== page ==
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Mobile phone users fear price hikes as telecoms companies announce that as of Friday credit balances will be converted from dollars to lira

Mobile phone users fear price hikes as telecoms companies announce that as of Friday credit balances will be converted from dollars to lira

(Credit: Joseph Eid/AFP)

BEIRUT — Social media users expressed fear of price increases for mobile phone services following announcements Wednesday from the telecommunications companies Alfa and Touch that as of March 4 phone credit balances would be converted from US dollars to Lebanese lira. Touch also announced new prices for its Anghami music subscription, and both Touch and Alfa hiked their prices for sending international SMSs.

Here’s what we know:

    • The companies sent messages to their subscribers on Wednesday announcing the decision to convert mobile phone credit balances from US dollars to Lebanese lira. Neither company, however, specified at what rate this conversion would take place. A Touch employee told L’Orient Today that the dollar-to-lira exchange rate will remain at LL1,514.

    • Fear abounded among subscribers that the decision to switch currencies would inevitably lead to an increase in the cost of services. Mobile telecoms services, charged until now in US dollars, have remained priced at the official lira exchange rate of LL1,514 to the dollar, while the lira now trades at around LL20,000 on the parallel market and the central bank’s Sayrafa currency exchange platform. Telecoms companies have repeatedly warned of their inability to maintain their services at the present tariff rates.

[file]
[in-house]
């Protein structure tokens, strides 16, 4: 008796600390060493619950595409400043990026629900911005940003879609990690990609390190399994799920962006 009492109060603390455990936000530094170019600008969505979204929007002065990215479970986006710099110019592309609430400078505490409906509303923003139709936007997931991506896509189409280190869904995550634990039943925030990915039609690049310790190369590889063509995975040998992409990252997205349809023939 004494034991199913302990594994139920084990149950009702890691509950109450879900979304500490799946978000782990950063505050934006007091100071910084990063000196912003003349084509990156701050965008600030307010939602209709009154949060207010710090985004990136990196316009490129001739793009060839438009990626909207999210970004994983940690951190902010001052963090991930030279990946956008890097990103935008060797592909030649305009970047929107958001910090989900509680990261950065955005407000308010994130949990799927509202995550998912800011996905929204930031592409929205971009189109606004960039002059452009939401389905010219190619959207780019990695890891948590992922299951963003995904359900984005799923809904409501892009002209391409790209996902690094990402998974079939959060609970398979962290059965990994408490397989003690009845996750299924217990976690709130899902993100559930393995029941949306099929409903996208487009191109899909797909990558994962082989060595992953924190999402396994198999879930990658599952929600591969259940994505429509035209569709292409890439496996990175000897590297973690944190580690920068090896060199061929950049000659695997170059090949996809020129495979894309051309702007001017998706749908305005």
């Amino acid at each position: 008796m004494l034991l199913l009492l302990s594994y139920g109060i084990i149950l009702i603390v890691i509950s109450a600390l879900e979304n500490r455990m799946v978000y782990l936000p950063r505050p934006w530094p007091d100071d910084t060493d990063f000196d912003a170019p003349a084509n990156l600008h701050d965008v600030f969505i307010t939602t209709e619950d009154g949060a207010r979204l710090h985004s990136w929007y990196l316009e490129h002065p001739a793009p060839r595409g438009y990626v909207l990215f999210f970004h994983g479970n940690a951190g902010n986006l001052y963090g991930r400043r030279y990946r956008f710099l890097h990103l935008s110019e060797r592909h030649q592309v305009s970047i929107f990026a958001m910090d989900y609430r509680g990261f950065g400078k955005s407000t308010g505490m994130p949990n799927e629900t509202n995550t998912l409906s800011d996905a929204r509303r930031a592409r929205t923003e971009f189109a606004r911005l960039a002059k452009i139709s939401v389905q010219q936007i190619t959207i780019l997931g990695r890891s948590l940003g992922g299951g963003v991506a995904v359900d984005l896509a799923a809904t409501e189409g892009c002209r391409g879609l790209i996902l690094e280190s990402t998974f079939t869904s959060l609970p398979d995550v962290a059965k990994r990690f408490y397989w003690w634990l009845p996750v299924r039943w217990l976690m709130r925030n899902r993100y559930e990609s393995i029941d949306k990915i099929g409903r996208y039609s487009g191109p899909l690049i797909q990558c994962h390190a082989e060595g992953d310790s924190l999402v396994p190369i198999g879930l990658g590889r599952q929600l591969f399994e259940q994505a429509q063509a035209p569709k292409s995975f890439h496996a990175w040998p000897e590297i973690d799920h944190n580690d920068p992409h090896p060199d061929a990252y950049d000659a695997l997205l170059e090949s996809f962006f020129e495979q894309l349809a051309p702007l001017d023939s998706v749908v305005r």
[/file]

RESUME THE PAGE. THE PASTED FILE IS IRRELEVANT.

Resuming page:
• “Telecom companies began to convert the balance of subscribers from the $ to Lebanese [lira] at the rate of LL1,514…I mean if you have $100 in your account, it will be LL151,400,” wrote Twitter user Jean-Marie El Bacha, who describes himself as an information security consultant. He added, “if you want for example, a service for $ 10 and the dollar on the exchange rate (is LL20,000) you will pay LL200,000, more than what you used to... This is a robbery once again from the citizens …,” asking "What are you going to do @Najib_Mikati ??” in reference to the country’s prime minister.

    • Another Twitter user, Joud Mouawad, meanwhile questioned why the service was ever priced in dollars. “Basically why was the pricing in dollars?? Do we know? There is no country in the world that doesn’t price services in its national currency. Someone explain to us why the cellular in Lebanon was priced at $.”

    • In a series of text messages, Touch communicated to its subscribers that Anghami bundles would now cost $13 for a 400MB subscription and $33 for a 2GB subscription, while previously 1GB was priced at $3. Both companies’ International SMS prices were also hiked from 10 cents to $1.25 as of Wednesday.

    • “While technology costs should depreciate over time, telecommunications are skyrocketing in #Lebanon. 1 SMS = $1.25 (which used to be 10 cents),” tweeted Sooly Kobayashi.

    • Anghami justified in a press release that for Touch Anghami the dollar-to-lira rate is still at LL1,514 and “all current subscribers will be able to renew the subscriptions at the same old price, the new bundles/prices are for new subscriptions.”

    • Twitter user Hady Osaily wrote, “Anghami's subscription has become $33, I choose to keep listening to the Panet [a website that contains free music albums] for a lifetime rather than ever subscribing again.”


BEIRUT — Social media users expressed fear of price increases for mobile phone services following announcements Wednesday from the telecommunications companies Alfa and Touch that as of March 4 phone credit balances would be converted from US dollars to Lebanese lira. Touch also announced new prices for its Anghami music subscription, and both Touch and Alfa hiked their prices for sending...